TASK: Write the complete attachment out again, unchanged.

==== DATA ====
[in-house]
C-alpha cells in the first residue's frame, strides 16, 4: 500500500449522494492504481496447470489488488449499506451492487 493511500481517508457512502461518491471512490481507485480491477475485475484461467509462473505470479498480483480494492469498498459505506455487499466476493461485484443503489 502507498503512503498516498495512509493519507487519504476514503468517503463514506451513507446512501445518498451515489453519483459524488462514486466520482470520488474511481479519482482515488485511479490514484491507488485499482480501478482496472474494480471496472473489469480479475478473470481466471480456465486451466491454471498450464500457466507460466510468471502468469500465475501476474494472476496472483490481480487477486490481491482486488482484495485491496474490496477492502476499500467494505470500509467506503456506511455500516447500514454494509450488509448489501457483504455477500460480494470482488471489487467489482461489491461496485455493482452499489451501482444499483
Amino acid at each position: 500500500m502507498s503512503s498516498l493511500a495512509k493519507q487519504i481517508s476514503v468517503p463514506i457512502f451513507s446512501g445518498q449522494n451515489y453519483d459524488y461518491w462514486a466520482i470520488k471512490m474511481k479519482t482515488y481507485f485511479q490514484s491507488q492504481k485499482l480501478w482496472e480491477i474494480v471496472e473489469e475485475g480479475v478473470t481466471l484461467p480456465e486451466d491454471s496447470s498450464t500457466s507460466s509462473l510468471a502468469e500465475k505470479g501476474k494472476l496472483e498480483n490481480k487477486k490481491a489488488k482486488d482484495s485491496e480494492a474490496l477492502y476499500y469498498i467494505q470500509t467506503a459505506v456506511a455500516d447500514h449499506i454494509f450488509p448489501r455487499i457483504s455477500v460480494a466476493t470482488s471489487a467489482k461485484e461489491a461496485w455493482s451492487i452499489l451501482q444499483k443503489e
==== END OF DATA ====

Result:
[in-house]
C-alpha cells in the first residue's frame, strides 16, 4: 500500500449522494492504481496447470489488488449499506451492487 493511500481517508457512502461518491471512490481507485480491477475485475484461467509462473505470479498480483480494492469498498459505506455487499466476493461485484443503489 502507498503512503498516498495512509493519507487519504476514503468517503463514506451513507446512501445518498451515489453519483459524488462514486466520482470520488474511481479519482482515488485511479490514484491507488485499482480501478482496472474494480471496472473489469480479475478473470481466471480456465486451466491454471498450464500457466507460466510468471502468469500465475501476474494472476496472483490481480487477486490481491482486488482484495485491496474490496477492502476499500467494505470500509467506503456506511455500516447500514454494509450488509448489501457483504455477500460480494470482488471489487467489482461489491461496485455493482452499489451501482444499483
Amino acid at each position: 500500500m502507498s503512503s498516498l493511500a495512509k493519507q487519504i481517508s476514503v468517503p463514506i457512502f451513507s446512501g445518498q449522494n451515489y453519483d459524488y461518491w462514486a466520482i470520488k471512490m474511481k479519482t482515488y481507485f485511479q490514484s491507488q492504481k485499482l480501478w482496472e480491477i474494480v471496472e473489469e475485475g480479475v478473470t481466471l484461467p480456465e486451466d491454471s496447470s498450464t500457466s507460466s509462473l510468471a502468469e500465475k505470479g501476474k494472476l496472483e498480483n490481480k487477486k490481491a489488488k482486488d482484495s485491496e480494492a474490496l477492502y476499500y469498498i467494505q470500509t467506503a459505506v456506511a455500516d447500514h449499506i454494509f450488509p448489501r455487499i457483504s455477500v460480494a466476493t470482488s471489487a467489482k461485484e461489491a461496485w455493482s451492487i452499489l451501482q444499483k443503489e